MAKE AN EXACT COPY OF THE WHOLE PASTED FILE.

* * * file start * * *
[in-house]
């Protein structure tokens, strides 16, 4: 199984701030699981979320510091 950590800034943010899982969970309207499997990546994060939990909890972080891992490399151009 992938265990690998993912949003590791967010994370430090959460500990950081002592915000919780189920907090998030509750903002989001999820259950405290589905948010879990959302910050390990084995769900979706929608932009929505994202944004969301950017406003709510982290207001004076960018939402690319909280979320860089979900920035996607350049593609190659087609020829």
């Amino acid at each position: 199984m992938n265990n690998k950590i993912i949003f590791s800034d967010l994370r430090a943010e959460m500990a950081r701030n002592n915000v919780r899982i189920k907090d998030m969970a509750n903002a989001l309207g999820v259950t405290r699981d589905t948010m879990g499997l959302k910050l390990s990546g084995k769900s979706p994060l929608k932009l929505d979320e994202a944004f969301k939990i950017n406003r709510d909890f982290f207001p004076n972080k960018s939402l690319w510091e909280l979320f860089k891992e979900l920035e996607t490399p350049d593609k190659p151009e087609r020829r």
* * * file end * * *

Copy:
[in-house]
């Protein structure tokens, strides 16, 4: 199984701030699981979320510091 950590800034943010899982969970309207499997990546994060939990909890972080891992490399151009 992938265990690998993912949003590791967010994370430090959460500990950081002592915000919780189920907090998030509750903002989001999820259950405290589905948010879990959302910050390990084995769900979706929608932009929505994202944004969301950017406003709510982290207001004076960018939402690319909280979320860089979900920035996607350049593609190659087609020829």
């Amino acid at each position: 199984m992938n265990n690998k950590i993912i949003f590791s800034d967010l994370r430090a943010e959460m500990a950081r701030n002592n915000v919780r899982i189920k907090d998030m969970a509750n903002a989001l309207g999820v259950t405290r699981d589905t948010m879990g499997l959302k910050l390990s990546g084995k769900s979706p994060l929608k932009l929505d979320e994202a944004f969301k939990i950017n406003r709510d909890f982290f207001p004076n972080k960018s939402l690319w510091e909280l979320f860089k891992e979900l920035e996607t490399p350049d593609k190659p151009e087609r020829r």